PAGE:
With help from three systems of supercomputers, including the High Performance Computing Clusters on campus, Yale researchers are figuring out the stages of a blood clot’s formation and growth in abdominal aortic aneurysms (AAAs).
AAAs are localized enlargements of the aorta, most often found in men 65 years or older. Although most AAAs harbor a blood clot, little is known regarding the development of the clot or its effects on the underlying aortic wall.
In the lab of Prof. Jay Humphrey, a research team is studying how these clots form and most recently, what factors affect how they grow. This research could help lead to a better understanding of how clots contribute to the risk of rupture of an AAA, which can be lethal. The results of their most recent work have been published in papers appearing in the Proceedings of the Royal Society and the International Journal for Numerical Methods in Biomedical Engineering.
“It’s important for us clinically to know what’s going to happen with a clot,” said Humphrey, the John C. Malone Professor of Biomedical Engineering. “How is it going to grow, how is it going to affect the aortic wall?”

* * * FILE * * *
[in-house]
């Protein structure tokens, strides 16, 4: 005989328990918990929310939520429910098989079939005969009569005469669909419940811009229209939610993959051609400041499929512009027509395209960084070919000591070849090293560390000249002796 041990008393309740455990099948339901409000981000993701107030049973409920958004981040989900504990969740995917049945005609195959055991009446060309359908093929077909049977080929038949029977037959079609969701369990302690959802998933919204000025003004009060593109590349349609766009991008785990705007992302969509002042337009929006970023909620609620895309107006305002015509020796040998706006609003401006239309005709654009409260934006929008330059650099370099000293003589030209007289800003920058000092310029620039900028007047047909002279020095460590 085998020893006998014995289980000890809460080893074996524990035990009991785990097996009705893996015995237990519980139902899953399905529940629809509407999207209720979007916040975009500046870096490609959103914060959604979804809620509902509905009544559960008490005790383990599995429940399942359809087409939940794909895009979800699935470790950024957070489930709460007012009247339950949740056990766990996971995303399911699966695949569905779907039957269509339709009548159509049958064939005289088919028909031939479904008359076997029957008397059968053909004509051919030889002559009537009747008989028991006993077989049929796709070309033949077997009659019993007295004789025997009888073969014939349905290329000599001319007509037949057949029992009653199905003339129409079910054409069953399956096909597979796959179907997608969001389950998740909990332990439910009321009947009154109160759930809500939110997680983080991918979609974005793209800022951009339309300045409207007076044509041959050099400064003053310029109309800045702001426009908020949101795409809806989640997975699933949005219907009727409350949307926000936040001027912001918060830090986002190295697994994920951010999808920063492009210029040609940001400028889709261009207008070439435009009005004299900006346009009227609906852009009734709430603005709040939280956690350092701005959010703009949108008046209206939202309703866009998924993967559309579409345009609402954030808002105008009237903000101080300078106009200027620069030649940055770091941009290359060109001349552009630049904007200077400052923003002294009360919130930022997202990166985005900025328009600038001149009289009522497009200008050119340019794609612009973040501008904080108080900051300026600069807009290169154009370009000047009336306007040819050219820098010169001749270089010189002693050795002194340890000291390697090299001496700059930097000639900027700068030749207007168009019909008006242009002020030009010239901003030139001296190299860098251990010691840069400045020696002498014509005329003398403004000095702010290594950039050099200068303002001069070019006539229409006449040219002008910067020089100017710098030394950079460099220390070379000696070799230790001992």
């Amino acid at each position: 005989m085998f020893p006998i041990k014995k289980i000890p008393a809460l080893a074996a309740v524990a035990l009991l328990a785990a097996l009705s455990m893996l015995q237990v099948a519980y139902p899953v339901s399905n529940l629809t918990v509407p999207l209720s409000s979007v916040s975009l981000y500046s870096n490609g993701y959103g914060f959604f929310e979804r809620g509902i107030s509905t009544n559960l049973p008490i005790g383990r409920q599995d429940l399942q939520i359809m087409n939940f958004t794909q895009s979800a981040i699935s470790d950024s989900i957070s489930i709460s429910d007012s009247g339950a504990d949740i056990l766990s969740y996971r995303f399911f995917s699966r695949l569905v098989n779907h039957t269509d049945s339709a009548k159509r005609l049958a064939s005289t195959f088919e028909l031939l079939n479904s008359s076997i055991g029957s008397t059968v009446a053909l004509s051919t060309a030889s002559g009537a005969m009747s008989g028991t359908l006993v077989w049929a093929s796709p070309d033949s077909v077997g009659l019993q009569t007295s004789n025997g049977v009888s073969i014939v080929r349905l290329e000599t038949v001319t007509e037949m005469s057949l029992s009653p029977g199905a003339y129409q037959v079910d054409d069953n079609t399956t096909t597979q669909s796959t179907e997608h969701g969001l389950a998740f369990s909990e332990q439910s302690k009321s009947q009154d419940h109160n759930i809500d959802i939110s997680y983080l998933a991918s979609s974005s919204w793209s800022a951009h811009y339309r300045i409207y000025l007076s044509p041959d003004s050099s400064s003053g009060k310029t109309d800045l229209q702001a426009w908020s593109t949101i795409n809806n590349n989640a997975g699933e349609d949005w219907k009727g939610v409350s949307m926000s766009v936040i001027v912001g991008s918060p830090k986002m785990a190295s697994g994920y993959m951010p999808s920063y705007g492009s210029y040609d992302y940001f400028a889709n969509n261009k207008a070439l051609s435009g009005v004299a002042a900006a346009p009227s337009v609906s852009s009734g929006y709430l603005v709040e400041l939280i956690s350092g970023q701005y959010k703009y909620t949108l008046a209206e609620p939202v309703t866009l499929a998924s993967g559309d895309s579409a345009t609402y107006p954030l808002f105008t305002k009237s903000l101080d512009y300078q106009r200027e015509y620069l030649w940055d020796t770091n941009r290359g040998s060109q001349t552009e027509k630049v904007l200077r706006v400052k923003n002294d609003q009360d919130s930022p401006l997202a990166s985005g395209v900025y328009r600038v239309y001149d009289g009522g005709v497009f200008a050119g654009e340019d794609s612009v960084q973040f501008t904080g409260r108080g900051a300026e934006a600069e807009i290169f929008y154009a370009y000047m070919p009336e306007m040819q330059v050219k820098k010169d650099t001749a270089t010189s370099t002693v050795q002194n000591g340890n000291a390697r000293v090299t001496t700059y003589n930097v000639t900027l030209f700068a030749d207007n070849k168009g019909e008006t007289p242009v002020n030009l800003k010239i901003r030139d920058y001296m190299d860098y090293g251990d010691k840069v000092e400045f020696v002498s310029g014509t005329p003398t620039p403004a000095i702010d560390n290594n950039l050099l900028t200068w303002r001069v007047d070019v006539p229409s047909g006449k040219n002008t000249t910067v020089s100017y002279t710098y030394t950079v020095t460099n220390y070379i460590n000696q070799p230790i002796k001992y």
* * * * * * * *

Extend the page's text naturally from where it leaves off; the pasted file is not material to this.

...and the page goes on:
One finding is that the same factors that contribute to the formation of a clot – frictional forces due to blood flow – also prevent the clot from growing to the point of completely filling the AAA. That’s because the frictional force on the clot keeps increasing as the clot gets bigger and encroaches on the flowing blood. “It [the clot] will keep growing until it achieves a certain size and shape such that cells or proteins that try to deposit on the clot will get washed away,” said Humphrey, who also serves as chair of the biomedical engineering department.
To interpret both biological experiments conducted in the lab and clinical observations, lead author Paolo Di Achille, a Ph.D. candidate in Humphrey’s lab, developed computational models of the complex interactions that occur in the formation and growth of the thrombus. Because of the complexity of the problem, calculations required about 100 years of computer time – that is, the amount of time one standard computer would need to solve the problem. It is for this reason that three different supercomputers were used to accomplish this feat. “We have great facilities here at Yale, but this was such a big problem that we not only had to use our high performance computers, but others as well,” Humphrey said.
Working with Humphrey and Di Achille was surgeon-scientist George Tellides, professor of cardiac surgery at the Yale School of Medicine, and the team had valuable assistance from Andrew Sherman, senior research scientist at the Yale Center for Research Computing.
Source: Yale University